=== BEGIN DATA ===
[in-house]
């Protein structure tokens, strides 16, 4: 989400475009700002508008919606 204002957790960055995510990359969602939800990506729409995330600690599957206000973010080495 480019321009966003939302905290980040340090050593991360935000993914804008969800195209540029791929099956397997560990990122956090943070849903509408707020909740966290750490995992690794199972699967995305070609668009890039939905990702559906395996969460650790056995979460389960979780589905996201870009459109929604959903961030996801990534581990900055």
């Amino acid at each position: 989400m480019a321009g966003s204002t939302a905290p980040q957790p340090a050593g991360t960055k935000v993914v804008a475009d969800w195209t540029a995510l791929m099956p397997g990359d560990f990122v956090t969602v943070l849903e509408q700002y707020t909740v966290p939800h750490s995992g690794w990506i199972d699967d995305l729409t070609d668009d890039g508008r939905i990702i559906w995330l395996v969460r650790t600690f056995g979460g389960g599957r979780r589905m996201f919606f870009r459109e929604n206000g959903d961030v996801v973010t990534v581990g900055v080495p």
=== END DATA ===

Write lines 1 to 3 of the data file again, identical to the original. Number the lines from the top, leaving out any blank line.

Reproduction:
[in-house]
């Protein structure tokens, strides 16, 4: 989400475009700002508008919606 204002957790960055995510990359969602939800990506729409995330600690599957206000973010080495 480019321009966003939302905290980040340090050593991360935000993914804008969800195209540029791929099956397997560990990122956090943070849903509408707020909740966290750490995992690794199972699967995305070609668009890039939905990702559906395996969460650790056995979460389960979780589905996201870009459109929604959903961030996801990534581990900055």
């Amino acid at each position: 989400m480019a321009g966003s204002t939302a905290p980040q957790p340090a050593g991360t960055k935000v993914v804008a475009d969800w195209t540029a995510l791929m099956p397997g990359d560990f990122v956090t969602v943070l849903e509408q700002y707020t909740v966290p939800h750490s995992g690794w990506i199972d699967d995305l729409t070609d668009d890039g508008r939905i990702i559906w995330l395996v969460r650790t600690f056995g979460g389960g599957r979780r589905m996201f919606f870009r459109e929604n206000g959903d961030v996801v973010t990534v581990g900055v080495p």